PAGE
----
ON June 30, 2015, the California Governor signed into law designating October 25 every year from hereon as Larry Itliong Day. Who is Larry Itliong and why does he matter? NPR says, “Cesar Chavez inspired the world. Larry Itliong inspired Cesar Chavez.”
Cesar Chavez, the labor rights activist to whom Cesar Chavez Day is dedicated, is credited with advancing the cause of the American farm labor movement, and improving farm workers’ wages and working conditions. However, not a lot of mention is made about the man who persuaded Chavez that it was a better idea for Filipino-American and Hispanic-American farm workers to join forces and work together to achieve their common goals. That man was Larry Itliong.
Larry Itliong was born on October 25, 1913, in San Nicolas, Pangasinan, Philippines. At 15 years old, and with only a sixth grade education, he moved to the United States to further his studies. However, it was the time of the Great Depression, and Itliong was forced to work on the railroads and then as a migrant farmworker traveling through Alaska, Montana, South Dakota, Washington, and finally California. It was in California that Itliong learned of the plight suffered by Filipinos and other immigrants working as farm laborers.
A labor activist for most of his life, Itliong organized a group of 1,500 Filipinos to strike against the grape growers of Delano, California, in what came to be known as the Delano Grape Strike, a pivotal moment in the history of the American labor movement. The workers on strike demanded wages equal to the federal minimum wage. They suffered through violence at the growers’ hired hands and the sheriff’s department, and were thrown out of the labor camp.
During the strike, Itliong called upon César Chávez and his followers to join forces with the Filipinos and strike together. The two groups combined, eventually forming the United Farm Workers of America, one of the greatest unions in the history of the nation. That farm labor workers of different ethnicities united and worked toward common goals was unprecedented at that time. The union held boycotts and marches that eventually led to agreements for better wages and protections of farm workers in the 1970s.
It has been 50 years since the Delano Grape Strike. And yet, the workers of Itliong’s day and the workers of today share the same struggle. Today, many immigrants continue to face difficulties in the workplace. They continue to struggle to be paid properly, to be treated fairly, and to work safely. One of the major challenges that workers face to this present day is wage theft – a situation that involves employers keeping or taking away monies that rightfully belong to their workers. Wage theft can take the following forms:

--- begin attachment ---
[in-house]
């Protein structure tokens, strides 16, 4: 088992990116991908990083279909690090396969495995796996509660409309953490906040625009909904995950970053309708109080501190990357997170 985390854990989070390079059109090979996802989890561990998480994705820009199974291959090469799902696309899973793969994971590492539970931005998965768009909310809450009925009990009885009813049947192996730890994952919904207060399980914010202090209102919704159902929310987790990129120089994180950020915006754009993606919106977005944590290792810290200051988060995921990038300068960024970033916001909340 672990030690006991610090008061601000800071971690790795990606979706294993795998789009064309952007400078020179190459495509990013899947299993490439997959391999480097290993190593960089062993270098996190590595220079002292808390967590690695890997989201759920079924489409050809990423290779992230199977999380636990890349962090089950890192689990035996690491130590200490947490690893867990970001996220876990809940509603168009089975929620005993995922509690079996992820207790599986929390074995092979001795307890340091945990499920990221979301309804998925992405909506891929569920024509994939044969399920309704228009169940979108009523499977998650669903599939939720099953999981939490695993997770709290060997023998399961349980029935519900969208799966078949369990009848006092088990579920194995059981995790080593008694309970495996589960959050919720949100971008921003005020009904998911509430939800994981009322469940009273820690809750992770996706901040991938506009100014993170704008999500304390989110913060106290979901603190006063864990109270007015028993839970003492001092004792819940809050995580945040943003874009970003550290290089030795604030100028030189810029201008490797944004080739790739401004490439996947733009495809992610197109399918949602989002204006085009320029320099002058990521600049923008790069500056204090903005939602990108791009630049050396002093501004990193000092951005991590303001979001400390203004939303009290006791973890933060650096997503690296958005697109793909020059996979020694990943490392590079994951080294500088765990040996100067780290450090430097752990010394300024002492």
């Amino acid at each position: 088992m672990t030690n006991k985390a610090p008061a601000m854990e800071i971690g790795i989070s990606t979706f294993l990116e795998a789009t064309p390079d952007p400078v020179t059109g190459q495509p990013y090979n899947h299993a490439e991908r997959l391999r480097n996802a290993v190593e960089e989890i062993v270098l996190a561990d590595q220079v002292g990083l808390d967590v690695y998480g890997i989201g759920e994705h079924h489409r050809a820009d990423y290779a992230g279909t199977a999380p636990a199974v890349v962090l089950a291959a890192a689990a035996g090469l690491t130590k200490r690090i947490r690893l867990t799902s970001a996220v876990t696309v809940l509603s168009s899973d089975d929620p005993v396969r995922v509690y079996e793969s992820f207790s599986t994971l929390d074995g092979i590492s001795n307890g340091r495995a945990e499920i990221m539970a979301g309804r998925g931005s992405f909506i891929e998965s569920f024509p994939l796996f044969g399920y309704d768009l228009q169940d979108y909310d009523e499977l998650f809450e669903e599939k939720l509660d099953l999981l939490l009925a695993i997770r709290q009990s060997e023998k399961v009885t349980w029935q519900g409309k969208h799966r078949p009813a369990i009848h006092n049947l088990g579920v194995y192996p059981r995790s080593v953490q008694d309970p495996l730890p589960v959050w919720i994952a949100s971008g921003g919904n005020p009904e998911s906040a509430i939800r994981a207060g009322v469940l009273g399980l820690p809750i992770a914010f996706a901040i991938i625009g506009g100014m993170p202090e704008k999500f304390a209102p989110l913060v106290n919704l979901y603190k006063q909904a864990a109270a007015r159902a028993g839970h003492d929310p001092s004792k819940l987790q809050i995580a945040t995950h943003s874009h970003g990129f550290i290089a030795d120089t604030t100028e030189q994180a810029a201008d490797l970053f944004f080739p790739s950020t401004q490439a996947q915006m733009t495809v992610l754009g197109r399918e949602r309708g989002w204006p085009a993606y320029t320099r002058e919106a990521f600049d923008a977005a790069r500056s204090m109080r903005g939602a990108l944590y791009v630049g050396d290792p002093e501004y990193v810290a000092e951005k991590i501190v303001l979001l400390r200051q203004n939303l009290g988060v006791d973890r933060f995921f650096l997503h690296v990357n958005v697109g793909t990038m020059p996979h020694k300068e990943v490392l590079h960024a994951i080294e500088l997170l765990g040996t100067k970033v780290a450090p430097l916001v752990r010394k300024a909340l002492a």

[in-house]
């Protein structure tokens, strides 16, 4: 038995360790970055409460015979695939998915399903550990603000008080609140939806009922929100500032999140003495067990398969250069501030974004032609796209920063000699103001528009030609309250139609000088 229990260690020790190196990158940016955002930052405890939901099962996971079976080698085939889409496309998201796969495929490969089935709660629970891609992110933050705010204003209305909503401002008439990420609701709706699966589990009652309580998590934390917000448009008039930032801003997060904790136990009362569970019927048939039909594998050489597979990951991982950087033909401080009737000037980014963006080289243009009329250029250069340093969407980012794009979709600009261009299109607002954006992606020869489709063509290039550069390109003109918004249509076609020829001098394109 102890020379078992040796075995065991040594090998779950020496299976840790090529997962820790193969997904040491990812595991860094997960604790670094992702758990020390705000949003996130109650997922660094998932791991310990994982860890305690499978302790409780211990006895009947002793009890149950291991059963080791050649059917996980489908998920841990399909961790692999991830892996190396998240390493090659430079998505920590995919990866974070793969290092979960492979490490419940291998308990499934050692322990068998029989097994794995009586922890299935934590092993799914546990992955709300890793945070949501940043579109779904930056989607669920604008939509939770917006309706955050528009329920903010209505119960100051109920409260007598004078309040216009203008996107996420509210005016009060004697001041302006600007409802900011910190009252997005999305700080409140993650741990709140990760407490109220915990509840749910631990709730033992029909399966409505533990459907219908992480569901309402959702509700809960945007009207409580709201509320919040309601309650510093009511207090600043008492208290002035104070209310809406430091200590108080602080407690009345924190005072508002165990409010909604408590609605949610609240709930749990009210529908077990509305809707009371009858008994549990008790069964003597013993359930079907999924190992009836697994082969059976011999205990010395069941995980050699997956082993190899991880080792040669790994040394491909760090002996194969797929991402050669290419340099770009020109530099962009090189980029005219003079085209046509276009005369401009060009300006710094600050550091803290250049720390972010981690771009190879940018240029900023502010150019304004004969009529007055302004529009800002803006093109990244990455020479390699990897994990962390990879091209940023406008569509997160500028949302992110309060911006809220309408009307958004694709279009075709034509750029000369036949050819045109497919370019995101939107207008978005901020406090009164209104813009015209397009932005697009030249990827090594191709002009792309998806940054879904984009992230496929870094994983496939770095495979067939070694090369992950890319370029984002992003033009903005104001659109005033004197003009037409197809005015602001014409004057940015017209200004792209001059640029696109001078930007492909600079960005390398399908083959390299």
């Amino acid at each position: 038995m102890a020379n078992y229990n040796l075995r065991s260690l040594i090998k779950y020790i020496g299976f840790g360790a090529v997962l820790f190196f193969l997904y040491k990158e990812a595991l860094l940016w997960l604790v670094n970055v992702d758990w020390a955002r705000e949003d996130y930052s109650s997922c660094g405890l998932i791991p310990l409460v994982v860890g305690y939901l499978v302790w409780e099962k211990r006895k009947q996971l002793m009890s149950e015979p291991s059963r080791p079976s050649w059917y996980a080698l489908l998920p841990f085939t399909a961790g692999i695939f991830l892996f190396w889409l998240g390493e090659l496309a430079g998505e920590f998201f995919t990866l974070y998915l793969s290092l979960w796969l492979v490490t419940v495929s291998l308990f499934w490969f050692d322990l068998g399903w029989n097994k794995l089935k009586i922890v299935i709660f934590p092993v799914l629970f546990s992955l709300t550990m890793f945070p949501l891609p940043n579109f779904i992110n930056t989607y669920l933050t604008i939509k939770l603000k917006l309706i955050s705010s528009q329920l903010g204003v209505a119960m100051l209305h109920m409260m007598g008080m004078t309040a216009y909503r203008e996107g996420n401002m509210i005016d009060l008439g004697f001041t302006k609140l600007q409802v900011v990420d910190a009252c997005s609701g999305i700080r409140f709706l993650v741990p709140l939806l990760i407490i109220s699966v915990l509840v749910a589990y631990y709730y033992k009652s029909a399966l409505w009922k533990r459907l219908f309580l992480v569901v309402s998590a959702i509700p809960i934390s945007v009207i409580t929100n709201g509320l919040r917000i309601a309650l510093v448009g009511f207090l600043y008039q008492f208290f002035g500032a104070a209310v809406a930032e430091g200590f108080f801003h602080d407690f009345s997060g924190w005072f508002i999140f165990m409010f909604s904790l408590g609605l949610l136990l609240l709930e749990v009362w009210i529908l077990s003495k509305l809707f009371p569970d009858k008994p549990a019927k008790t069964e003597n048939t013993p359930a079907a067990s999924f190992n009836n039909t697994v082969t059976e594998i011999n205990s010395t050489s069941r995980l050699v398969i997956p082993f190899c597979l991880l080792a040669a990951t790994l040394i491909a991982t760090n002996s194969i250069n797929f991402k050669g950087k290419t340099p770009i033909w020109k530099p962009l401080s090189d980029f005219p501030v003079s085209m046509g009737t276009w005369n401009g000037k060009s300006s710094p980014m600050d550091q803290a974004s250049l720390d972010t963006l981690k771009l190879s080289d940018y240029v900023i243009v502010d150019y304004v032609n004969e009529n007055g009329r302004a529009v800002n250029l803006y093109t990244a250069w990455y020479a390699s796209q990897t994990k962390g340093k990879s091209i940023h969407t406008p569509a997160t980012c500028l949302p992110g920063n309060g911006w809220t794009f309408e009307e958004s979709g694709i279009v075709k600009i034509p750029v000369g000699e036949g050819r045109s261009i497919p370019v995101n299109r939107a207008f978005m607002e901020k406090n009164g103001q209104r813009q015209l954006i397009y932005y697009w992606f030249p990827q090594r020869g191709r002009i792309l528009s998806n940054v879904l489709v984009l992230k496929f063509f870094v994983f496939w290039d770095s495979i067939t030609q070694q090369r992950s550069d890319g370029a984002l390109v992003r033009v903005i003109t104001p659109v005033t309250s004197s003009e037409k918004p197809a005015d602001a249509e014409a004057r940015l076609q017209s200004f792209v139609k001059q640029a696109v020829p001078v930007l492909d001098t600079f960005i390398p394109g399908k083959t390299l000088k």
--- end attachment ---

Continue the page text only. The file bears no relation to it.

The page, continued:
1) Manipulating timekeeping devices to reflect only the hours that employees are scheduled to work and ignoring any preliminary or postliminary work-related activities that employees perform. Preparing their tools, or making reports after clocking out will fall into this category.
2) Misclassifying employees as independent contractors. Employers who control and dictate the manner and method of how workers should do their job but still classify these workers as “independent contractors” are likely trying to deprive these workers of their rights to minimum wage, and overtime, among other things.
3) Denying overtime pay by paying employees a flat rate every day or ostensibly paying employees per piece rate and requiring employees to work more than 8 hours per day.
4) Rounding down practices to avoid the payment of all hours worked.
5) Not providing meal or rest breaks to employees. Employers may tell employees they are entitled to a 30-minute lunch break or a 10-minute rest break but employees are not provided an opportunity to take these breaks. Employers fail to provide relievers, or may interrupt employees during their breaks. These are all against the law and entitle employees to additional wages.
Continuing to be vigilant about their rights is one of the most effective ways for employees to prevent and remedy wage theft. Employees who suffer inequities in the workplace should look to the courage, perseverance, and vision of Larry Itliong. For at work, as in life, workers do not get what they deserve. They get what they fight for.
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The Law Offices of C. Joe Sayas, Jr. welcomes inquiries about this topic. All inquiries are confidential and at no-cost. Atty. Sayas’ Law Office is located at 500 N. Brand Blvd. Suite 980, Glendale, CA 91203. You can contact the office at (818) 291-0088 or visit www.joesayaslaw.com.
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C. Joe Sayas, Jr., Esq. is trial attorney who has obtained several million dollar recoveries for his clients against employers and insurance companies. He has been selected as a Super Lawyer by the Los Angeles Magazine, featured in the cover of Los Angeles Daily Journal’s Verdicts and Settlements, and is a member of the Million Dollar-Advocates Forum.